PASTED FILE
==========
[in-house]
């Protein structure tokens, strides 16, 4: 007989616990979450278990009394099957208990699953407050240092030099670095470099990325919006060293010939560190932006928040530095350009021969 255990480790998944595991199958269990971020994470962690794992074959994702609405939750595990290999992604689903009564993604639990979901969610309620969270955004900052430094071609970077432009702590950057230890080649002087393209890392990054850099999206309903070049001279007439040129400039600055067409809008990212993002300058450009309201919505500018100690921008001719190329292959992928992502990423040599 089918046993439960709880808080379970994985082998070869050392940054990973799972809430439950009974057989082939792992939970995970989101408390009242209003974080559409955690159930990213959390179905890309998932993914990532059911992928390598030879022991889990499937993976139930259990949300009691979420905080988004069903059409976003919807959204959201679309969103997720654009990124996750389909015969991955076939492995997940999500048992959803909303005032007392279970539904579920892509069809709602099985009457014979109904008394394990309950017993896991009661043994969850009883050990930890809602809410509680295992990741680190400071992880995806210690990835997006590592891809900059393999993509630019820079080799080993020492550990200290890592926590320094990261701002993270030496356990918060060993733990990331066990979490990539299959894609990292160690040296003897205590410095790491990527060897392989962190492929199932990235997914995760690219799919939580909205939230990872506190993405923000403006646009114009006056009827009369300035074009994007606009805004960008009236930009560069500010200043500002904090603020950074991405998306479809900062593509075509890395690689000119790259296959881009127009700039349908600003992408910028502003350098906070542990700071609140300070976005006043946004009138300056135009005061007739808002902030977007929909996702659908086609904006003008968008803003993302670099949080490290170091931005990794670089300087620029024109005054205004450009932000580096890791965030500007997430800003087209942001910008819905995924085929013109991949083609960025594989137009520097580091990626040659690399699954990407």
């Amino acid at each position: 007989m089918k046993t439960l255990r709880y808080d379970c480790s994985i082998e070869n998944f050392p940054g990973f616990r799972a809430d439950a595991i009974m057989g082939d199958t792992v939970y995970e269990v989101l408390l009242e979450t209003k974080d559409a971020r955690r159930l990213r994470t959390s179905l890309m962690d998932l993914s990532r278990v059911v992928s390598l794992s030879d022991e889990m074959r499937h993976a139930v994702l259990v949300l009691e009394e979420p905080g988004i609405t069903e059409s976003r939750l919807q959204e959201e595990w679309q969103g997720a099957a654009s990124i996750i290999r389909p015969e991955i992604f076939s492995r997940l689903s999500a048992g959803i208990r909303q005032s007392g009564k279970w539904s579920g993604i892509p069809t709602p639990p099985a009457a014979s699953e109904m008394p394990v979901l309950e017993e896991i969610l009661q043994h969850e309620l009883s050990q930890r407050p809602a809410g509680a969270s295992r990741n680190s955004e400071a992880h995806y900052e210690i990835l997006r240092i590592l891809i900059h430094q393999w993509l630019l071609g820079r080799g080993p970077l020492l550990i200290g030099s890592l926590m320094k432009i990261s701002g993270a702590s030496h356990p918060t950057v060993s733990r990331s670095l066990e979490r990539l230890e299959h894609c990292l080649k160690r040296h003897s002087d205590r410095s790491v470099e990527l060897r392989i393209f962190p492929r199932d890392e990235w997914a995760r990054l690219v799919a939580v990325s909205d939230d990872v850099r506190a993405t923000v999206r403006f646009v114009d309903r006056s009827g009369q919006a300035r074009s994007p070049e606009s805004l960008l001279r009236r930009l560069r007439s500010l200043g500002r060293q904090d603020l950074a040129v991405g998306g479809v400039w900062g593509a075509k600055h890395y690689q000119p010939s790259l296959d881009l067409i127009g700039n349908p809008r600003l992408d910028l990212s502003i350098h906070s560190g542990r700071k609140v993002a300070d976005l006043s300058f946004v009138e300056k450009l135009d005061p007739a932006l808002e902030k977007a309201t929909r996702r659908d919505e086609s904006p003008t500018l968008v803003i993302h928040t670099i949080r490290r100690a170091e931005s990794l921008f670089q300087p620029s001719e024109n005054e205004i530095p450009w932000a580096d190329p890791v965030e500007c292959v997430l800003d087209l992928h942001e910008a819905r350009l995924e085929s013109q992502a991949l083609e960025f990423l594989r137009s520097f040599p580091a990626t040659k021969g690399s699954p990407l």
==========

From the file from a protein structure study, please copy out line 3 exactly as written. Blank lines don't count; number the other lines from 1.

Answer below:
């Amino acid at each position: 007989m089918k046993t439960l255990r709880y808080d379970c480790s994985i082998e070869n998944f050392p940054g990973f616990r799972a809430d439950a595991i009974m057989g082939d199958t792992v939970y995970e269990v989101l408390l009242e979450t209003k974080d559409a971020r955690r159930l990213r994470t959390s179905l890309m962690d998932l993914s990532r278990v059911v992928s390598l794992s030879d022991e889990m074959r499937h993976a139930v994702l259990v949300l009691e009394e979420p905080g988004i609405t069903e059409s976003r939750l919807q959204e959201e595990w679309q969103g997720a099957a654009s990124i996750i290999r389909p015969e991955i992604f076939s492995r997940l689903s999500a048992g959803i208990r909303q005032s007392g009564k279970w539904s579920g993604i892509p069809t709602p639990p099985a009457a014979s699953e109904m008394p394990v979901l309950e017993e896991i969610l009661q043994h969850e309620l009883s050990q930890r407050p809602a809410g509680a969270s295992r990741n680190s955004e400071a992880h995806y900052e210690i990835l997006r240092i590592l891809i900059h430094q393999w993509l630019l071609g820079r080799g080993p970077l020492l550990i200290g030099s890592l926590m320094k432009i990261s701002g993270a702590s030496h356990p918060t950057v060993s733990r990331s670095l066990e979490r990539l230890e299959h894609c990292l080649k160690r040296h003897s002087d205590r410095s790491v470099e990527l060897r392989i393209f962190p492929r199932d890392e990235w997914a995760r990054l690219v799919a939580v990325s909205d939230d990872v850099r506190a993405t923000v999206r403006f646009v114009d309903r006056s009827g009369q919006a300035r074009s994007p070049e606009s805004l960008l001279r009236r930009l560069r007439s500010l200043g500002r060293q904090d603020l950074a040129v991405g998306g479809v400039w900062g593509a075509k600055h890395y690689q000119p010939s790259l296959d881009l067409i127009g700039n349908p809008r600003l992408d910028l990212s502003i350098h906070s560190g542990r700071k609140v993002a300070d976005l006043s300058f946004v009138e300056k450009l135009d005061p007739a932006l808002e902030k977007a309201t929909r996702r659908d919505e086609s904006p003008t500018l968008v803003i993302h928040t670099i949080r490290r100690a170091e931005s990794l921008f670089q300087p620029s001719e024109n005054e205004i530095p450009w932000a580096d190329p890791v965030e500007c292959v997430l800003d087209l992928h942001e910008a819905r350009l995924e085929s013109q992502a991949l083609e960025f990423l594989r137009s520097f040599p580091a990626t040659k021969g690399s699954p990407l």